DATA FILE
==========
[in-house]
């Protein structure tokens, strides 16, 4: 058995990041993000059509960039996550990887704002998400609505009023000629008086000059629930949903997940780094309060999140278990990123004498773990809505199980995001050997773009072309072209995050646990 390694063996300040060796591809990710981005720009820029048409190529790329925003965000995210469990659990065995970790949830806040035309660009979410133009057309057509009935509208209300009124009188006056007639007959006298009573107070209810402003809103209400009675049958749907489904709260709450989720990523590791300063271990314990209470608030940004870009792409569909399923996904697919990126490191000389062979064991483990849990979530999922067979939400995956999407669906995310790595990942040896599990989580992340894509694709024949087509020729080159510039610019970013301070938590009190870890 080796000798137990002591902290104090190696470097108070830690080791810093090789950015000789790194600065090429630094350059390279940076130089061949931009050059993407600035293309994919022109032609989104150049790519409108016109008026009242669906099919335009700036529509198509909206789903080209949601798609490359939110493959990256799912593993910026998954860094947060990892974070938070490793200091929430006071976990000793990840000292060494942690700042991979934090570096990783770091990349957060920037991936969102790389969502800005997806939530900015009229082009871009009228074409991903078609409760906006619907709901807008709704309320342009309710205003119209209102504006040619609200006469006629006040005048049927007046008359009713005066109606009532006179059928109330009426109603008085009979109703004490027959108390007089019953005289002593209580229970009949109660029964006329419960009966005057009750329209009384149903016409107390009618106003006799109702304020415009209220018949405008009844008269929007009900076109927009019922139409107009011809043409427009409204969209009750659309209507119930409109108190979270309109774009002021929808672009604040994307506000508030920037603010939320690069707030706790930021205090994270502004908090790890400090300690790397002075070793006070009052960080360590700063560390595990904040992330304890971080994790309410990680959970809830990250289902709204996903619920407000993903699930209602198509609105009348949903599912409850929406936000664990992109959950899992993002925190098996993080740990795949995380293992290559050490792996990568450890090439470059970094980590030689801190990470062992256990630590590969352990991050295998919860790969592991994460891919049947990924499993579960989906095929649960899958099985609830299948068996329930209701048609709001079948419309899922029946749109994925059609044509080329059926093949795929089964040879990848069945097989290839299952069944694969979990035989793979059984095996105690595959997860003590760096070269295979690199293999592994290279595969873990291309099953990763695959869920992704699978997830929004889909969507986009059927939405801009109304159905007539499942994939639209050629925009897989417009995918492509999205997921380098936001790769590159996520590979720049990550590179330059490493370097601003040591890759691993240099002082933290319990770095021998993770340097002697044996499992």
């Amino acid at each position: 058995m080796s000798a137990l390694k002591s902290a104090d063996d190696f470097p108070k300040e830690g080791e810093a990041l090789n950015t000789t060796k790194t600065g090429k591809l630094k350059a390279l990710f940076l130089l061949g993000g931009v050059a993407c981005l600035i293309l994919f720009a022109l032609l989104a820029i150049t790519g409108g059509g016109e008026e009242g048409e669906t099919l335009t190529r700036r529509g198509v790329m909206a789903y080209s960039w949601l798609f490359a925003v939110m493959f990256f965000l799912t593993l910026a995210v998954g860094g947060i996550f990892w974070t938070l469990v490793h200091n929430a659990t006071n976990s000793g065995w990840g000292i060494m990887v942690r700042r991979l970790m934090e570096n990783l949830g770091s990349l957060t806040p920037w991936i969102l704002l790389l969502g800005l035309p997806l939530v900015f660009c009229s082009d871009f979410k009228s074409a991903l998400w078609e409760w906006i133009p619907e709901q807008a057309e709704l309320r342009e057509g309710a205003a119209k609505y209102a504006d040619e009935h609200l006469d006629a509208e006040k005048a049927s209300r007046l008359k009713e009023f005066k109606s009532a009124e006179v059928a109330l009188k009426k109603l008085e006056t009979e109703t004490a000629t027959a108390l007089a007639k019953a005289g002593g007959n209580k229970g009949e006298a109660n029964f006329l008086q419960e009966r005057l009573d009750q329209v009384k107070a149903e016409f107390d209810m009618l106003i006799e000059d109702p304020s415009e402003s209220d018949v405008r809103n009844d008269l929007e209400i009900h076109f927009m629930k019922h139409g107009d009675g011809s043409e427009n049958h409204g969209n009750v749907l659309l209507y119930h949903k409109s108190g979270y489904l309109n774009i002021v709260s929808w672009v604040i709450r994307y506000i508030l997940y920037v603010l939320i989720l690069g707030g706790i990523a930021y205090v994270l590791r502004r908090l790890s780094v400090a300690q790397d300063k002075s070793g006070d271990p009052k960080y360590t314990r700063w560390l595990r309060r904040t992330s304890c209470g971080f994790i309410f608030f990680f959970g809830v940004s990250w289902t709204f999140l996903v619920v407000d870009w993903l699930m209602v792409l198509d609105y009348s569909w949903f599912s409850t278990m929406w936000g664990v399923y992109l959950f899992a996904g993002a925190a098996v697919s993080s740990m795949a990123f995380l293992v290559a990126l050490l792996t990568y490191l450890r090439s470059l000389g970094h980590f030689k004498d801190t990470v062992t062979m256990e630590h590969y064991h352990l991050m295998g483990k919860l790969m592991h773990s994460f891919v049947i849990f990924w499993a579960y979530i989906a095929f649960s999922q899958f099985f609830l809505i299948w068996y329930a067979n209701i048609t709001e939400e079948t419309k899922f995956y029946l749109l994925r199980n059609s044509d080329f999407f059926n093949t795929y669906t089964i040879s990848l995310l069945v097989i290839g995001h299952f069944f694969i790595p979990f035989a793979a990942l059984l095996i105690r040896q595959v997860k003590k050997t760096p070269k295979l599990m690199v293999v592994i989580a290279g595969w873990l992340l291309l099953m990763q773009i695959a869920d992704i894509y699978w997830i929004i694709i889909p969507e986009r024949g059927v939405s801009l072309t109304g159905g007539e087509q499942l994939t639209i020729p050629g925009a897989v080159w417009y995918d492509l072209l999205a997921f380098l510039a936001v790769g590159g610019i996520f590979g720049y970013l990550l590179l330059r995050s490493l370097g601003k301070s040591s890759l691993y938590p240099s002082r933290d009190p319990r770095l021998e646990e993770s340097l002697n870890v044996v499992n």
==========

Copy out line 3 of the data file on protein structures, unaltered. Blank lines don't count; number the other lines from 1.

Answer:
């Amino acid at each position: 058995m080796s000798a137990l390694k002591s902290a104090d063996d190696f470097p108070k300040e830690g080791e810093a990041l090789n950015t000789t060796k790194t600065g090429k591809l630094k350059a390279l990710f940076l130089l061949g993000g931009v050059a993407c981005l600035i293309l994919f720009a022109l032609l989104a820029i150049t790519g409108g059509g016109e008026e009242g048409e669906t099919l335009t190529r700036r529509g198509v790329m909206a789903y080209s960039w949601l798609f490359a925003v939110m493959f990256f965000l799912t593993l910026a995210v998954g860094g947060i996550f990892w974070t938070l469990v490793h200091n929430a659990t006071n976990s000793g065995w990840g000292i060494m990887v942690r700042r991979l970790m934090e570096n990783l949830g770091s990349l957060t806040p920037w991936i969102l704002l790389l969502g800005l035309p997806l939530v900015f660009c009229s082009d871009f979410k009228s074409a991903l998400w078609e409760w906006i133009p619907e709901q807008a057309e709704l309320r342009e057509g309710a205003a119209k609505y209102a504006d040619e009935h609200l006469d006629a509208e006040k005048a049927s209300r007046l008359k009713e009023f005066k109606s009532a009124e006179v059928a109330l009188k009426k109603l008085e006056t009979e109703t004490a000629t027959a108390l007089a007639k019953a005289g002593g007959n209580k229970g009949e006298a109660n029964f006329l008086q419960e009966r005057l009573d009750q329209v009384k107070a149903e016409f107390d209810m009618l106003i006799e000059d109702p304020s415009e402003s209220d018949v405008r809103n009844d008269l929007e209400i009900h076109f927009m629930k019922h139409g107009d009675g011809s043409e427009n049958h409204g969209n009750v749907l659309l209507y119930h949903k409109s108190g979270y489904l309109n774009i002021v709260s929808w672009v604040i709450r994307y506000i508030l997940y920037v603010l939320i989720l690069g707030g706790i990523a930021y205090v994270l590791r502004r908090l790890s780094v400090a300690q790397d300063k002075s070793g006070d271990p009052k960080y360590t314990r700063w560390l595990r309060r904040t992330s304890c209470g971080f994790i309410f608030f990680f959970g809830v940004s990250w289902t709204f999140l996903v619920v407000d870009w993903l699930m209602v792409l198509d609105y009348s569909w949903f599912s409850t278990m929406w936000g664990v399923y992109l959950f899992a996904g993002a925190a098996v697919s993080s740990m795949a990123f995380l293992v290559a990126l050490l792996t990568y490191l450890r090439s470059l000389g970094h980590f030689k004498d801190t990470v062992t062979m256990e630590h590969y064991h352990l991050m295998g483990k919860l790969m592991h773990s994460f891919v049947i849990f990924w499993a579960y979530i989906a095929f649960s999922q899958f099985f609830l809505i299948w068996y329930a067979n209701i048609t709001e939400e079948t419309k899922f995956y029946l749109l994925r199980n059609s044509d080329f999407f059926n093949t795929y669906t089964i040879s990848l995310l069945v097989i290839g995001h299952f069944f694969i790595p979990f035989a793979a990942l059984l095996i105690r040896q595959v997860k003590k050997t760096p070269k295979l599990m690199v293999v592994i989580a290279g595969w873990l992340l291309l099953m990763q773009i695959a869920d992704i894509y699978w997830i929004i694709i889909p969507e986009r024949g059927v939405s801009l072309t109304g159905g007539e087509q499942l994939t639209i020729p050629g925009a897989v080159w417009y995918d492509l072209l999205a997921f380098l510039a936001v790769g590159g610019i996520f590979g720049y970013l990550l590179l330059r995050s490493l370097g601003k301070s040591s890759l691993y938590p240099s002082r933290d009190p319990r770095l021998e646990e993770s340097l002697n870890v044996v499992n």